At this rate, the 19-year-old will be in High-A Lakeland before long, where his understanding of the zone will be put to the test more than it has before. His batting line is being propped up by an outrageous BABIP, which is, in turn, fueled by his relentless line drive hitting. He’ll cool off sooner or later, and how well he adjusts to pitching who has adjusted to him will be a key in learning how good he really is. I wouldn’t be surprised to find him on our next top prospects list if he doesn’t crash and burn.

SS Reylin Perez

Once upon a time, Perez was a top international free agent signing based on his athletic projection and the possibility of sticking at a premium position. He was horrific at the complex level last year and has been somewhat better this year but the bat-to-ball issues are still pretty severe. Although he’s still just a teenager, things need to change fast for him to stay relevant because a strikeout rate near 33% against completely raw pitching competition just won’t play.

RHP Andrew Dunford

Based on his $367,500 bonus, it seems safe to assume Detroit had Dunford internally graded as a sixth round talent but were unsure of whether he would put pen to paper on a contract. Privately, I think of Dunford as “Blake Dickerson, only more so.” He stands 6’7” and has lots of room on his frame for added bulk, with a fastball that reportedly already averaged 95 mph in his four pro innings last year. He doesn’t have a consistent breaking ball shape, a third pitch, or repeatable mechanics, but his physicality and youth make him a fun project. He’s on the season-long injured list, which is probably bad news for his right elbow, but there’s been no official report.

3B Carson Rucker

There’s not much to report about the Rucker, who played in just four games before undergoing season-ending surgery on his shoulder. We ranked him as the 28th player in the system before the season began, intrigued by his power potential and the high investment the Tigers made in him to keep him off the campus at Tennessee. He played shortstop in high school, but he’s likely a third baseman, where his bat should be just fine. He’s a long way from the big leagues for now and the injury doesn’t help.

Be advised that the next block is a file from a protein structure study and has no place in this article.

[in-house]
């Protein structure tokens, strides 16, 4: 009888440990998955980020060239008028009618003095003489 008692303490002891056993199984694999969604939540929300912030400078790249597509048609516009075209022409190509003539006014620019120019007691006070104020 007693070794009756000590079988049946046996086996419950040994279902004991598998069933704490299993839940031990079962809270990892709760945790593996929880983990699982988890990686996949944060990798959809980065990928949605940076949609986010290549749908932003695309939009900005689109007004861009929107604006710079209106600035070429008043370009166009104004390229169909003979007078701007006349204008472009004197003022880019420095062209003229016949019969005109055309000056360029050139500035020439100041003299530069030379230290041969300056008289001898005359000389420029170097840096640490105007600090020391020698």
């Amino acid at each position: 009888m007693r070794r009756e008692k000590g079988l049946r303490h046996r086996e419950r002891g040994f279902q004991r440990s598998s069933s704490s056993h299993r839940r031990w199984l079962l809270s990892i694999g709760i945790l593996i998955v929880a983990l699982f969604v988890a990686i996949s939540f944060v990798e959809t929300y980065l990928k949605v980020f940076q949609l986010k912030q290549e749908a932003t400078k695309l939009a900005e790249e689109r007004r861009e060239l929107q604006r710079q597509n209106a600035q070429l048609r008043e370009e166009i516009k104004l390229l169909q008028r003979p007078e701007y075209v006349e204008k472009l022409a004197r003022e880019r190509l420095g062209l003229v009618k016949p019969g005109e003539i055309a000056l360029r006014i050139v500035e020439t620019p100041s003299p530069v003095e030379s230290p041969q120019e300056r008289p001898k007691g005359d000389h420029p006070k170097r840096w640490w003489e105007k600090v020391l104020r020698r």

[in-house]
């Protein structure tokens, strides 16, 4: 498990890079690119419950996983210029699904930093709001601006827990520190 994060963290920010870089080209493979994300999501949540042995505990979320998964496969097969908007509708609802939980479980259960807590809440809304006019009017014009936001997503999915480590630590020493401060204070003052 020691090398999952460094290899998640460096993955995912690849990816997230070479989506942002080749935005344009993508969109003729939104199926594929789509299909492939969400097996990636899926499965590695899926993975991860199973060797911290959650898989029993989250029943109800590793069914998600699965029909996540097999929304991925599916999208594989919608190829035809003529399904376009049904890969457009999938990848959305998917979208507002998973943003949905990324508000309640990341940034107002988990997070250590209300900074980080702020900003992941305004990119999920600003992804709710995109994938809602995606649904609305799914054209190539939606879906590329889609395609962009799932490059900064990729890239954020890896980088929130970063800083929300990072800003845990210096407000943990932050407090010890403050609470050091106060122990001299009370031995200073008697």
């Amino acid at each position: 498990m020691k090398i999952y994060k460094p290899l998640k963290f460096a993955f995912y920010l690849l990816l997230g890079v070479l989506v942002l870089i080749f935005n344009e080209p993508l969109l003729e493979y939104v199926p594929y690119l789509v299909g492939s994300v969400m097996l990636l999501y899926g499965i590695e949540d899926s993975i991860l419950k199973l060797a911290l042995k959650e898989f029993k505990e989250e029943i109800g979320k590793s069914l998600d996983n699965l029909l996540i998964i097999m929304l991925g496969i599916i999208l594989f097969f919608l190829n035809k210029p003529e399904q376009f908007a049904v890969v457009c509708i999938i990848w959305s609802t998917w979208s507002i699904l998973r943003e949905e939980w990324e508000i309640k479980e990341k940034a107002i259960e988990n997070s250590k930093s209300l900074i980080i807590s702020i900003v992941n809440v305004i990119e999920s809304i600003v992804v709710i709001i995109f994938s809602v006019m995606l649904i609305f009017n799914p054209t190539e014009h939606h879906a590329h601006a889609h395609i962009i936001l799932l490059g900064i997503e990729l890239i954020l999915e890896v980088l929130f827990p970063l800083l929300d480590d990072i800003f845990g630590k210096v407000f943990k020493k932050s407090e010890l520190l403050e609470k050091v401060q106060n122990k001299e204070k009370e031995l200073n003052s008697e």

OF Anibal Salas

Salas was a roman candle in DSL play last season, and has completely failed to replicate that in a limited sample this year. He’s a bit small but reportedly as athletic as they come and has demonstrated far more willingness to work the count and take walks than most of his peers. The FCL hasn’t been going for long and he missed the first week of the year, so it’s doubly unfair to judge him harshly for the way he’s stumbled out of the gate. He’s a right fielder primarily, but has seen playing time in all three outfield positions.

RHP Paul Wilson

Wilson slipped on draft day and the Tigers stopped his fall in the third round. He has shown the velocity and a deep pitch mix at times, and with a 6’3” that’s expected to be able to handle a full workload, he gets a starter’s projection. He was the 18th-ranked player in our preseason list, and he has a long time to develop the consistency he needs to bring all the ingredients together. He’s been wild in his five brief outings so far, but as with everyone else here, there’s no reason to react too strongly yet. However, while he entered the year looking like the best of the Tigers’ complex league starting prospects, he hasn’t looked the part. No doubt he and the Tigers are working on plenty of adjustments, so we’ll see if things start to gel for him this summer.

INF Juan Hernandez

Hernandez was a low-level signing of the Tigers in 2023, but he grabbed a little attention with his play as a 17 year old in the Dominican Summer League, demonstrating a good feel for the strike zone and hitting .292/.410/.375. FanGraphs gave him a shot at the back end of their Tigers top prospects list for this season, calling him a sweet-swinging lefty with the chance for average hit and power. He hits too many ground balls and his BABIP dropped this year as he’s performed poorly in the handful of games the FCL team has played so far. He’s split time between short and third base, but he’s not seen as a shortstop in the long run.